The bill “will put money back into the pockets of our small businesses while also minimizing our city’s carbon footprint and make New York a more sustainable city,” said Councilmember Marjorie Velázquez, sponsor of the legislation. 

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SOMETHING FISHY AT BKLYN MARKET: STATE CONFISCATES TINY LOBSTERS

BROOKLYN – The state Department of Environmental Conservation conducted a surprise inspection of a Brooklyn grocery store in December, discovering a whopping 245 lobsters below legal size hidden in the store’s basement, along with 141 untagged oysters. The fishy seafood was confiscated, and the lobsters were ultimately donated to a food pantry by the officers.

“DEC Environmental Conservation Police Officers and Investigators work hard each day to serve their communities, protect our precious natural resources, and safeguard public health, while ensuring those who break the state’s stringent Environmental Conservation Laws are held accountable,” DEC Commissioner Basil Seggos said. 

An officer measures one of the contraband lobsters.

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CITY TO EXPAND FINANCIAL SERVICES AT CAREER CENTERS

CITYWIDE – Mayor Eric Adams, Department of Consumer and Worker Protection commissioner Vilda Vera Mayuga and Department of Small Business Services commissioner Kevin D. Kim on Thursday announced an expansion of one-on-one financial counseling services at the city’s five main Workforce1 Career Center Hubs, in order to provide a one-stop-shop for New Yorkers to access free, professional and confidential financial counseling, along with job readiness services and connections to workforce development training. “The addition of critical free services like financial planning and credit management will help our customers blaze a path toward long-term economic independence that includes strong life savings and credit profiles,” said Kim. 

To get connected to Workforce1 Career Centers, New Yorkers can dial 311 and say “Workforce1” or book an appointment online for financial counseling services, available in person or by phone and in multiple languages. 

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FIRE COMMISSIONER TO MAKE MAJOR APPOINTMENTS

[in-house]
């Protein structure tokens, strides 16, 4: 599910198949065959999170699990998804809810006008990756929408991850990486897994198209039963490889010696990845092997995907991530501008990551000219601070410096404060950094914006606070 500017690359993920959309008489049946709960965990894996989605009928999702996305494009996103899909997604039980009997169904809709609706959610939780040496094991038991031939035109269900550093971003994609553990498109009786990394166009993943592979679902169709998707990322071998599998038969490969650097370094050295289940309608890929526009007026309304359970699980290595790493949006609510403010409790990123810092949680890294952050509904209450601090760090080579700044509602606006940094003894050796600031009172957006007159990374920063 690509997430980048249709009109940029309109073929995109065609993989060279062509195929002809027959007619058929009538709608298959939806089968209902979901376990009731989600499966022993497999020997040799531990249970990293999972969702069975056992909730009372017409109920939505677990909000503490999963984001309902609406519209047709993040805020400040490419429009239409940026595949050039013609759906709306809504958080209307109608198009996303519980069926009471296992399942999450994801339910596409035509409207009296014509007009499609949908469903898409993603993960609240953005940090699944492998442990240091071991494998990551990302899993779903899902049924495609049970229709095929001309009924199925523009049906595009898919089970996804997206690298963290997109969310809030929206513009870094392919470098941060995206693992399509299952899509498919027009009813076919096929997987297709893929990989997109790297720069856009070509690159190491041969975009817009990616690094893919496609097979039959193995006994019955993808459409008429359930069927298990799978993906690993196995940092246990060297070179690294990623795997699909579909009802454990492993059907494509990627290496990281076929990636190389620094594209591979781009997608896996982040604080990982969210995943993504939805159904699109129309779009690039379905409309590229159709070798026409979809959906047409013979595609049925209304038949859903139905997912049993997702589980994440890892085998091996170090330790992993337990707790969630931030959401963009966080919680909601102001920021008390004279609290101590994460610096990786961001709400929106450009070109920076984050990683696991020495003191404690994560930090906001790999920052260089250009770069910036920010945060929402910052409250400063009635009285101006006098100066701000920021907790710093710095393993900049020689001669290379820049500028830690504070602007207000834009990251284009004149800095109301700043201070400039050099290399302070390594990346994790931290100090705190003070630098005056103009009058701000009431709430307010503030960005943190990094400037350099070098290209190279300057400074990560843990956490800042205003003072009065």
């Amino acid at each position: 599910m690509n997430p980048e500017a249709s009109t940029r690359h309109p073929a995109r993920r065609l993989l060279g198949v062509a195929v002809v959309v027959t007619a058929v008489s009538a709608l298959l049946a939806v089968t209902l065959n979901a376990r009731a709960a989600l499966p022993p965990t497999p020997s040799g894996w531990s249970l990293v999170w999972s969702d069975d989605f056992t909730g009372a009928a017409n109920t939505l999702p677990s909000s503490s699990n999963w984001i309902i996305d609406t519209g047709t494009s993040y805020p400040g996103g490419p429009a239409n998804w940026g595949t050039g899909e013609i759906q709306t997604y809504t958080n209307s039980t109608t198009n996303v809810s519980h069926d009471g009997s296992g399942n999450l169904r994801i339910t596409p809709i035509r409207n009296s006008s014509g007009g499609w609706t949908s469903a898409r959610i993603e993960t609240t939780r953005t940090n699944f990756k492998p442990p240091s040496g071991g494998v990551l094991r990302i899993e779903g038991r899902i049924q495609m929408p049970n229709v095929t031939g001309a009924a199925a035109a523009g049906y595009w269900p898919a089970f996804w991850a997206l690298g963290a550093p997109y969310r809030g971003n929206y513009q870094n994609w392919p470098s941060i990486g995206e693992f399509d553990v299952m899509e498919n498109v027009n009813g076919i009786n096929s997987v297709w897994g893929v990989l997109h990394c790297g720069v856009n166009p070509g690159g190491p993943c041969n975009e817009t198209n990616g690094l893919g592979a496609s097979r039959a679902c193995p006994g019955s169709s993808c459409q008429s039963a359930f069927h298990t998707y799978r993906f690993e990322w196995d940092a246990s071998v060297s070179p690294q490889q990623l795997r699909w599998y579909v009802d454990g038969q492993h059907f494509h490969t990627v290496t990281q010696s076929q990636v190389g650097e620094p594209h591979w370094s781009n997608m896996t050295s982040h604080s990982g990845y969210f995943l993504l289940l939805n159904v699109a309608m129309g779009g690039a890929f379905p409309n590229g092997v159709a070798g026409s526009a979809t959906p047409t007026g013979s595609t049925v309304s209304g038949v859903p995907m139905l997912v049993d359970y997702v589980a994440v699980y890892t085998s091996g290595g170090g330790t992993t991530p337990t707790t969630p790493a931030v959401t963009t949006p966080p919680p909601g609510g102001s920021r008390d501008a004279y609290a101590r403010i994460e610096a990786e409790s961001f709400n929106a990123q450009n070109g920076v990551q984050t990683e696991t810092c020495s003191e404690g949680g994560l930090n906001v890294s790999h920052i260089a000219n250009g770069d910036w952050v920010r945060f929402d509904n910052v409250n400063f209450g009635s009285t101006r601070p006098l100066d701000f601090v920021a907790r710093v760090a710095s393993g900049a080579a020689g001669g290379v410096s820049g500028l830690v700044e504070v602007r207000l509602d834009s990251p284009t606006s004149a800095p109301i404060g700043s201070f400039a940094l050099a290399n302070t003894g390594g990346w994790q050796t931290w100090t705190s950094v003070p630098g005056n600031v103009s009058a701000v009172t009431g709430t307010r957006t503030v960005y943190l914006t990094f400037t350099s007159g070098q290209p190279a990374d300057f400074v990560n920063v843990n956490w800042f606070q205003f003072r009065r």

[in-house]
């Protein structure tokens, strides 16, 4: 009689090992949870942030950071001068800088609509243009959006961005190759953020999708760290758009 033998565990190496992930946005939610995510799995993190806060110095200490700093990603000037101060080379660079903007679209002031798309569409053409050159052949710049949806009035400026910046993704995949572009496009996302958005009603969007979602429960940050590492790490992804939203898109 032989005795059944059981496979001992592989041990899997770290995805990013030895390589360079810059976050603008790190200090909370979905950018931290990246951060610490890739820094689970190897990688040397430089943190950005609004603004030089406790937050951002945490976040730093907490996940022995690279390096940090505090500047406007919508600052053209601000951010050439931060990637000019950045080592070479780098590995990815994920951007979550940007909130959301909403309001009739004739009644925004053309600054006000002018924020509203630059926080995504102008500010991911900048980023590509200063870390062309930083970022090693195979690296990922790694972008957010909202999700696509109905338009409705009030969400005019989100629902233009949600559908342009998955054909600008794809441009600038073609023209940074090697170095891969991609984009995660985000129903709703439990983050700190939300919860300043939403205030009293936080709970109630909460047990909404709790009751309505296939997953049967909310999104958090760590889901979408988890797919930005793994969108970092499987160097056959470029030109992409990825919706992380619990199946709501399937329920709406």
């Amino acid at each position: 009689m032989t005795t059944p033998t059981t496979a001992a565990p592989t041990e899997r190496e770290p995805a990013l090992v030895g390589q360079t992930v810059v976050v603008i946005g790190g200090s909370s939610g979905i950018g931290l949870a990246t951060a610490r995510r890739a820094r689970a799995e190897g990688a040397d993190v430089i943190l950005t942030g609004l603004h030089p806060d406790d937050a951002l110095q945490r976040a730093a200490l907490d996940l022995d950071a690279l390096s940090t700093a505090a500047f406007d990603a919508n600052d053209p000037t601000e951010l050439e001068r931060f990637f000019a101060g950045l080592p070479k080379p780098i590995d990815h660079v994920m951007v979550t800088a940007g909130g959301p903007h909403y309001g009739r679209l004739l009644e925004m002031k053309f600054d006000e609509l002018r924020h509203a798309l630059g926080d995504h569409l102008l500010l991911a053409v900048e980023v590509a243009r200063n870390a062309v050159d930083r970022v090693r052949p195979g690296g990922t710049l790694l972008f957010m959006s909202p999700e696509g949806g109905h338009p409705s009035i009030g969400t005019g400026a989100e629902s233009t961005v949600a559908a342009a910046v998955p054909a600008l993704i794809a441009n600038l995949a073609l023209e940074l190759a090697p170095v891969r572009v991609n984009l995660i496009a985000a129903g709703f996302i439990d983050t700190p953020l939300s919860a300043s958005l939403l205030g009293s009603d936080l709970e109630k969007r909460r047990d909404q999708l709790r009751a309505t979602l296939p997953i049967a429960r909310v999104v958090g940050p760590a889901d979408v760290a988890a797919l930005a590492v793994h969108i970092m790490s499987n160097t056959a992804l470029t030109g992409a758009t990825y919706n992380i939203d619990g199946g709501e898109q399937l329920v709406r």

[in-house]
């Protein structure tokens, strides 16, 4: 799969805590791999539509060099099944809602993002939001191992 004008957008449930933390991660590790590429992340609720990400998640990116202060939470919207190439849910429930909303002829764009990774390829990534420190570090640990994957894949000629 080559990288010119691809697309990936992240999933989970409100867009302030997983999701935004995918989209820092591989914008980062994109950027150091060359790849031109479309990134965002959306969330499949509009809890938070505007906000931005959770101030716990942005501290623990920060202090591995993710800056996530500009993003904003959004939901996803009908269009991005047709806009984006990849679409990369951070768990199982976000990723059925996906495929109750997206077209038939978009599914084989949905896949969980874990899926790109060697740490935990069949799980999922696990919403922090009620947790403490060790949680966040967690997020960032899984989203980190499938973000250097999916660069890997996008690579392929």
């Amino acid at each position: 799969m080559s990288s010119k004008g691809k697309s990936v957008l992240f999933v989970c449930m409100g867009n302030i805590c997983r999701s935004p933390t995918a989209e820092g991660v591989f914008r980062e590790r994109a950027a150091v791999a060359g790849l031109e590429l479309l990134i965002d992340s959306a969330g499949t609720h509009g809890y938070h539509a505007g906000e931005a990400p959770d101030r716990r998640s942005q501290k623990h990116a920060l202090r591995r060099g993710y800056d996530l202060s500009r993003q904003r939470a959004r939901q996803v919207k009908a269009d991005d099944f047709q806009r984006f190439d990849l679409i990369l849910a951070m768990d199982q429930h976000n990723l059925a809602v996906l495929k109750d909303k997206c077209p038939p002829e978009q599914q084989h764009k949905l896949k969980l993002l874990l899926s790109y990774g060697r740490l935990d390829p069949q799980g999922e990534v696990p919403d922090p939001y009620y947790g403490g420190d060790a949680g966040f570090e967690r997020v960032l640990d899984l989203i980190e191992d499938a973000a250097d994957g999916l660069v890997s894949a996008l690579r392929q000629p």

Fire Commissioner Laura Kavanagh, who in October became the first-ever female commissioner of the FDNY, will appoint Chief Michael Fields as Chief of EMS Operations and Luis Martinez as Chief of Staff on Friday, Jan. 20. Fields, a 28-year veteran who joined FDNY EMS in 1994, will now oversee the fire department’s emergency medical services personnel and operations; and Martinez, an 18-year member of the police department who most recently served as a senior policy advisor to the police commissioner in the office of Strategic Initiatives, will oversee a variety of public-facing offices within the FDNY and provide strategic guidance.

The ceremony will take place on Friday, Jan. 20, at 9:30 a.m., at FDNY Headquarters, 9 Metrotech Center in the Auditorium, and will be streamed on FDNY’s website.

Chief Michael Fields.
Luis Martinez.

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BROOKLYN DOMINATES HOTTEST REAL ESTATE MARKET LIST

CARROLL GARDENS – Brooklyn neighborhoods dominated StreetEasy’s year-end list of the city’s hottest markets for sellers, taking eight out of the top ten spots, with two Queens areas rounding out the list. Carroll Gardens came in first, with fully 50 percent of listings in 2023 selling above asking price, closely followed by Park Slope and Boerum Hill. 

StreetEasy believes that low inventory across the city will continue to keep prices high in these neighborhoods, even as sales volumes start to dip in 2023. 

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REPORT SHOWS BROOKLYN YOUTH STRUGGLING

BROOKLYN – The Citizens’ Committee for Children on Tuesday released a report on its website showing Kings County ranking second in New York state in having barriers to child and family well-being on its composite index of markers of prosperity, meaning that Brooklyn kids are far more likely than the average New York child to struggle to thrive. The index, which compares stats like income levels, education levels and health care access levels, reveals Brooklyn underperforming compared to other counties, although trends show improvement across most of the categories. 

The CCC also urged Governor Hochul to implement a variety of new legislation designed to improve child welfare across the state, much of it targeted towards raising the living standards of families. 

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FREESTYLE DANCE-OFF COMES TO DUMBO

DUMBO – The ‘FreeStyle is the Key Style’ national dance competition will be landing in DUMBO this Saturday, featuring eight finalists battling it out against eight invited dancers from around the country in a variety of dance genres. Attendees will also get to witness a special standoff between top break dancers in a “Mid-West vs. East Coast” showdown. 

Doors open for the 21-and-up event, sponsored by streetwear retailer SNIPES, at 7 p.m. on Jan. 21 at 26 Bridge, and attendance is free to guests who RSVP on the SNIPES website.